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Quis custodiet the custard?
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||This puts me in mind of the old time Thesis Raisings, where all the students in the community would gather together for a weekend of food, singing, and dancing, and at the end of the weekend one of the students would have a thesis completed by the cooperation of the community.
||Baked. Done at my school... when I wasn't homeschooled, that is.
||Can you tell I'm a child of the spell
checker age? Heh.
||[jscottpete]: Speech / thought
recognition is of
course inevitable but we are many years
from the place where typing will no
longer be a needed skill:
||1) There will be a long period where
speech recognition is reliable and
widely used but not universal.
||2) Some things, like computer
programing, require a precision that is
hard to acheve in speech. Sure, once
the computers are smart enough, they
will formulate the low-level routines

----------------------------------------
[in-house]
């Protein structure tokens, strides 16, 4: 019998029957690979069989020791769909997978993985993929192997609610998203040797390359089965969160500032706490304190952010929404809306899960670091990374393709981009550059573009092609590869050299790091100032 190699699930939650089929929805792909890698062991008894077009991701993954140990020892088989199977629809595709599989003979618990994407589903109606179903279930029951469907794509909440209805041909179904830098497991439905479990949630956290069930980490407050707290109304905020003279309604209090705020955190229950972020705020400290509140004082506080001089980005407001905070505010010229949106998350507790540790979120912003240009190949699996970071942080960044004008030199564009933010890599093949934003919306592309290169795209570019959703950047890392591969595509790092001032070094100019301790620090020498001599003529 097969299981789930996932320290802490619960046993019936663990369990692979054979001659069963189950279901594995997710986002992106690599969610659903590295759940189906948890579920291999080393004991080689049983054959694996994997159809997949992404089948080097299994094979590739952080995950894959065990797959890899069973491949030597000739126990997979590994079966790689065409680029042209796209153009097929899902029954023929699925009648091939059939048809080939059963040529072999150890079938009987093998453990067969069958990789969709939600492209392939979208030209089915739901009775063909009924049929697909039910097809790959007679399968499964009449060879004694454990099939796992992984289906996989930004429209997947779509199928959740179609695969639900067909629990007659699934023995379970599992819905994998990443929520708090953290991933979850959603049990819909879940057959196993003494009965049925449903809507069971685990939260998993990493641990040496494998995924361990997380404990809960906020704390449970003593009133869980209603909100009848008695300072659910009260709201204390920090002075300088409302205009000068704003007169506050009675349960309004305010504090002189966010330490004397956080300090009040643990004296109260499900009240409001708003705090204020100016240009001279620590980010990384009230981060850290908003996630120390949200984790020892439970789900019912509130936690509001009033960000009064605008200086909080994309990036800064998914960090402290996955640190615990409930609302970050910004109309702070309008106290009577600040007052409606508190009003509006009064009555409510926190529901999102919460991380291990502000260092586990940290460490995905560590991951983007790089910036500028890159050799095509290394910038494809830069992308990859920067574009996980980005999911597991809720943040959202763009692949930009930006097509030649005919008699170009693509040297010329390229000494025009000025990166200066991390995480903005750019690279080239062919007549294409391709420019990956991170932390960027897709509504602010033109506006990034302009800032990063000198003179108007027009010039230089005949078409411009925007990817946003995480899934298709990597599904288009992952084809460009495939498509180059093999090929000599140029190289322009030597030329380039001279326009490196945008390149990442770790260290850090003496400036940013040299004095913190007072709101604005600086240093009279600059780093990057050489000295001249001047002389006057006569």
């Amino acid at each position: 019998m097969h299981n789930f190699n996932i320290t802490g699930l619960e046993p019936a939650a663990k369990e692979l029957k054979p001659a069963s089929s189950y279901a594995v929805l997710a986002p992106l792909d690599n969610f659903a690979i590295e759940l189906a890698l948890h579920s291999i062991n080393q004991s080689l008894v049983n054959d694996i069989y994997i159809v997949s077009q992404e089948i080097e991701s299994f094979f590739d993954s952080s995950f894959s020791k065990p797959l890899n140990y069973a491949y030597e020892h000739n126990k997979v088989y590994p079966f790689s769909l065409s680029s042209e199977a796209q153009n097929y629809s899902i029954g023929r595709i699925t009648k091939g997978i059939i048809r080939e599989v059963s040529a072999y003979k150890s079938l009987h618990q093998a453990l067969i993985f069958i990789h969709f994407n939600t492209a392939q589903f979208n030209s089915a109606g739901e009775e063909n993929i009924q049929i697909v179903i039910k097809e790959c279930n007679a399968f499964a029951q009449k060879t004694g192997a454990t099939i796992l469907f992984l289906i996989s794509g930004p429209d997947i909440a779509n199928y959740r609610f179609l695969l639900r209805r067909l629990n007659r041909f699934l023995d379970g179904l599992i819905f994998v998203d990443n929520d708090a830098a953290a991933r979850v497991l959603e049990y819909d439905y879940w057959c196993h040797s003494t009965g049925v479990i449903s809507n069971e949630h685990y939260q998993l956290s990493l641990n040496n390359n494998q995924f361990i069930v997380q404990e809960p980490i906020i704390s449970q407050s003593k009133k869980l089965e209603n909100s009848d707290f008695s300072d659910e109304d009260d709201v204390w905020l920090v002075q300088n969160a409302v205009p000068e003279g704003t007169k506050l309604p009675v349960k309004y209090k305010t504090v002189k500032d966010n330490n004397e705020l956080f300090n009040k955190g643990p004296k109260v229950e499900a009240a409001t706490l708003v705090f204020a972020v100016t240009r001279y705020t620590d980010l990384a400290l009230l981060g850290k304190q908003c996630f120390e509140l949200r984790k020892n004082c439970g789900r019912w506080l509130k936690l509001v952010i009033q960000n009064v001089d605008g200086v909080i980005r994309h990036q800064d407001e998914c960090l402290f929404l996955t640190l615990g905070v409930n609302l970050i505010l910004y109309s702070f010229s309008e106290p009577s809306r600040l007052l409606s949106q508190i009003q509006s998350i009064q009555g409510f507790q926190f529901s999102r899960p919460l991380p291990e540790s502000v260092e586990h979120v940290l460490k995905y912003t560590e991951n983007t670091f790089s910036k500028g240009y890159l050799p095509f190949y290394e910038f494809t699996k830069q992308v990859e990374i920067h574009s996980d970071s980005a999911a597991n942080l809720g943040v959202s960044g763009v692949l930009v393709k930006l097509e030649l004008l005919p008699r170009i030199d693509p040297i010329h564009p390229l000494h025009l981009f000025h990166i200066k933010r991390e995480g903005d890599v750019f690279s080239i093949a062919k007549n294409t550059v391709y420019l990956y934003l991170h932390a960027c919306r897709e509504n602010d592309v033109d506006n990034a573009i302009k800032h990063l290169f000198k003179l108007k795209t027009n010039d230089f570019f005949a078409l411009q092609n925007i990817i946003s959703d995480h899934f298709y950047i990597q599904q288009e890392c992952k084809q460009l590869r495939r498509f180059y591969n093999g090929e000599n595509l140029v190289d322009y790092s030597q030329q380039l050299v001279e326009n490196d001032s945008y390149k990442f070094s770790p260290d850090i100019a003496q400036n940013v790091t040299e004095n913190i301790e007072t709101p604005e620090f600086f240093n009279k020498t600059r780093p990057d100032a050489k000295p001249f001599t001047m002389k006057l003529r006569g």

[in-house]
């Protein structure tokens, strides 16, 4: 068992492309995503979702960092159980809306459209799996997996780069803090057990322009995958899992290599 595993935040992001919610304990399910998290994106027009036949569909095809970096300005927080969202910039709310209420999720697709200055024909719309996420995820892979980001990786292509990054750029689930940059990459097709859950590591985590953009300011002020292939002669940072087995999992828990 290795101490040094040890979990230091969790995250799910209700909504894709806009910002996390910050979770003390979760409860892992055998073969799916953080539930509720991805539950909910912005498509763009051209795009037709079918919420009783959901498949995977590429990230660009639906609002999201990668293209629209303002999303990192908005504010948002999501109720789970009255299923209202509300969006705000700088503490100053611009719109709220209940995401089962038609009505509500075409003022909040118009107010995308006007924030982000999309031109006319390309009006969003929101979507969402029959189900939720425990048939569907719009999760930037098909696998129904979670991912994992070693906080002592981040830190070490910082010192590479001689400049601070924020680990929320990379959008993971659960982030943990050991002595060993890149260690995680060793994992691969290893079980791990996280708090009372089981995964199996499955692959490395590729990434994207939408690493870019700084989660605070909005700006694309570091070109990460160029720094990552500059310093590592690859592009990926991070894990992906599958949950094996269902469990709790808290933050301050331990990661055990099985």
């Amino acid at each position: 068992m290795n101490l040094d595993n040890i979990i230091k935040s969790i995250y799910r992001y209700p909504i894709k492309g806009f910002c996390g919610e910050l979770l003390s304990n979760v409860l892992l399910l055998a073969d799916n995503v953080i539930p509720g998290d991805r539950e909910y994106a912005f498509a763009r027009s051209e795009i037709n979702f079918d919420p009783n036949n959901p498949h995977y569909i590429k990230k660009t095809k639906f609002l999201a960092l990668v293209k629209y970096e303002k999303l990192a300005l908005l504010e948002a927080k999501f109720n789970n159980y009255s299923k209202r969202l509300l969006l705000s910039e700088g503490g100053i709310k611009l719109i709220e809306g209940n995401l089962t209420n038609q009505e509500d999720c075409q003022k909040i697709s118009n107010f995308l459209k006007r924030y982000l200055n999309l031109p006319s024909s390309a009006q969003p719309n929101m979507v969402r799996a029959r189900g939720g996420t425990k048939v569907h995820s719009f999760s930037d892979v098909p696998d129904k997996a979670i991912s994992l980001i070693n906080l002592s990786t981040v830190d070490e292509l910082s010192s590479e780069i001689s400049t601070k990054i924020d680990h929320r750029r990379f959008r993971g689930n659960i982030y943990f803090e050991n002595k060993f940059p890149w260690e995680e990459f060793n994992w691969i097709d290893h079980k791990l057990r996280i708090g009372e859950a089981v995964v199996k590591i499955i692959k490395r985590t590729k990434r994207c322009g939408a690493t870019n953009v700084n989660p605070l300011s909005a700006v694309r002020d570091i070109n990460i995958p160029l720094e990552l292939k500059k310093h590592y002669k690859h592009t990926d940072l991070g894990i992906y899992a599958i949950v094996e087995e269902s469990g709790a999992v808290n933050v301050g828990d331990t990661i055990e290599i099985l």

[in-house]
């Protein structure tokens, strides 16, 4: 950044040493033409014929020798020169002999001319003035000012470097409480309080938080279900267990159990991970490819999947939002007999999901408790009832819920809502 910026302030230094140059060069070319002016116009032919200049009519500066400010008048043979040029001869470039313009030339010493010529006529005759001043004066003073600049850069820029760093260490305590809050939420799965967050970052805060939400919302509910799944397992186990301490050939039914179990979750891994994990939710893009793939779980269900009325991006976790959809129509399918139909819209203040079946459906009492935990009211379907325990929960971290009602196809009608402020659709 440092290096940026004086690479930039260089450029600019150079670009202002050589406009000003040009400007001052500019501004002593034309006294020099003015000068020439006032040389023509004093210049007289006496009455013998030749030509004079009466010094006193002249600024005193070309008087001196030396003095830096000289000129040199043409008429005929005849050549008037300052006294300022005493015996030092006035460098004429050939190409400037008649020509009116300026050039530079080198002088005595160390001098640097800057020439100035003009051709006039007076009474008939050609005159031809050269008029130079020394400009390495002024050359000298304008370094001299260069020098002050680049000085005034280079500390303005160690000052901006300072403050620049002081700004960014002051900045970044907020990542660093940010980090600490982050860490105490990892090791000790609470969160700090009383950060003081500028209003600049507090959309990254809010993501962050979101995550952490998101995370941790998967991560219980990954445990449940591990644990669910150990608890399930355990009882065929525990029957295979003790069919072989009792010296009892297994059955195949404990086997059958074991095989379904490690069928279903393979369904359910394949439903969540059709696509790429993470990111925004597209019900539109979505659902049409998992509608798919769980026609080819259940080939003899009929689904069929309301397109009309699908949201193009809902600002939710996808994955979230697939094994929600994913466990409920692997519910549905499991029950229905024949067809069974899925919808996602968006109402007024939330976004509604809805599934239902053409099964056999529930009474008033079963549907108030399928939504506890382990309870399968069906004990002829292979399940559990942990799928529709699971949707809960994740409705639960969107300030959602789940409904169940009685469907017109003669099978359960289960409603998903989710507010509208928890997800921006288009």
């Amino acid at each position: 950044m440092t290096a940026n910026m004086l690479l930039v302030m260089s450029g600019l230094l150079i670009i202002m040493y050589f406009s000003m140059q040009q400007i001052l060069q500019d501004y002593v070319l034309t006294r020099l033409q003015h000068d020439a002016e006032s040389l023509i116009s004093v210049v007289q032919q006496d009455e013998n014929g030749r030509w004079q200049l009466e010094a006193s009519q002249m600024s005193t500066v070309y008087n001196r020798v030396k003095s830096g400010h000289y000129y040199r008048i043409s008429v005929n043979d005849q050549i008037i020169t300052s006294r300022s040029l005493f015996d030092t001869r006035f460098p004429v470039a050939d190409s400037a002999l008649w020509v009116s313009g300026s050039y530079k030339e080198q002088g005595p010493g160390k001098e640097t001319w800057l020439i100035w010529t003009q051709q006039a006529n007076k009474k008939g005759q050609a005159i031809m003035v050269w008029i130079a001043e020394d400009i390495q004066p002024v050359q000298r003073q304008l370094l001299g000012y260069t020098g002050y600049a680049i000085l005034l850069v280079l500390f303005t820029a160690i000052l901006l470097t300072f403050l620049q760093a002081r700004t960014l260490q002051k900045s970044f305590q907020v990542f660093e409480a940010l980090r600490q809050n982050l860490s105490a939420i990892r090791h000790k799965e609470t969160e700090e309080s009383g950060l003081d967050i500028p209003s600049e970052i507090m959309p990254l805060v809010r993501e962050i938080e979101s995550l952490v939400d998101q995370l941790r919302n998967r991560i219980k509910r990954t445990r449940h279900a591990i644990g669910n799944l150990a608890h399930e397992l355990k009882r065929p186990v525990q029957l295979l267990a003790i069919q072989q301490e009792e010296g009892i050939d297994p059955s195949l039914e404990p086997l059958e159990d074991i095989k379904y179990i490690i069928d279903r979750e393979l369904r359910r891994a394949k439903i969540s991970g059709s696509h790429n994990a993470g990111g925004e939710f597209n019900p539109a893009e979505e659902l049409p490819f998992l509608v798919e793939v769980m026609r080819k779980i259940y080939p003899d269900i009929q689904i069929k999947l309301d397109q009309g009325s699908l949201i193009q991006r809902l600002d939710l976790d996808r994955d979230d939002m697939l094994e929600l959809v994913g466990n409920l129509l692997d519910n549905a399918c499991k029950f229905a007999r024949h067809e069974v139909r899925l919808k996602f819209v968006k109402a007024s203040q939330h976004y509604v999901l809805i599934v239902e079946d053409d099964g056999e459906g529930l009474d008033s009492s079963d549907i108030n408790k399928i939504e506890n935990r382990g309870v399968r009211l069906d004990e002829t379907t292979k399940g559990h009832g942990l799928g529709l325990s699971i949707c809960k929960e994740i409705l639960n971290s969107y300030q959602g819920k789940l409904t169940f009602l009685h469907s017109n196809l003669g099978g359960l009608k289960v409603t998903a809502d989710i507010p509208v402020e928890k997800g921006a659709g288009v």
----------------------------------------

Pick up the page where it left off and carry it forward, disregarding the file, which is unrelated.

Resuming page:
themselves and human programmers
will concentrate on high-level
programing - but that is a long way off.
||3) Voice recognition is not practical in
public spaces. Imagine a college
computer lab or office cube farm with
hundreds of SPEAKING users. Of course
you could link it with a cone-of-silence
type device (too lazy to search for HB
solutions, I'm sure someone will chime
up with a link). Also imagine trying to
use your compact super-laptop on a
bus - speaking to your computer would
likely be more frowned on than loud
cell-phone use today.
||4) Of course, remember privacy - it's
tough to overhear typing.
||5) As children grow up immersed,
typing will become faster and faster
||I will be first in line for the mind-
reading computer interface... well once
it's past the FDA anyway. I'll also cheer
on my future children as they QWERTY
their way to academic fame!
||Ghillie, I'm interested in the degree of
what your school did. I'd like to see
competition between schools and on a
national level, like what happens now
with spelling bees.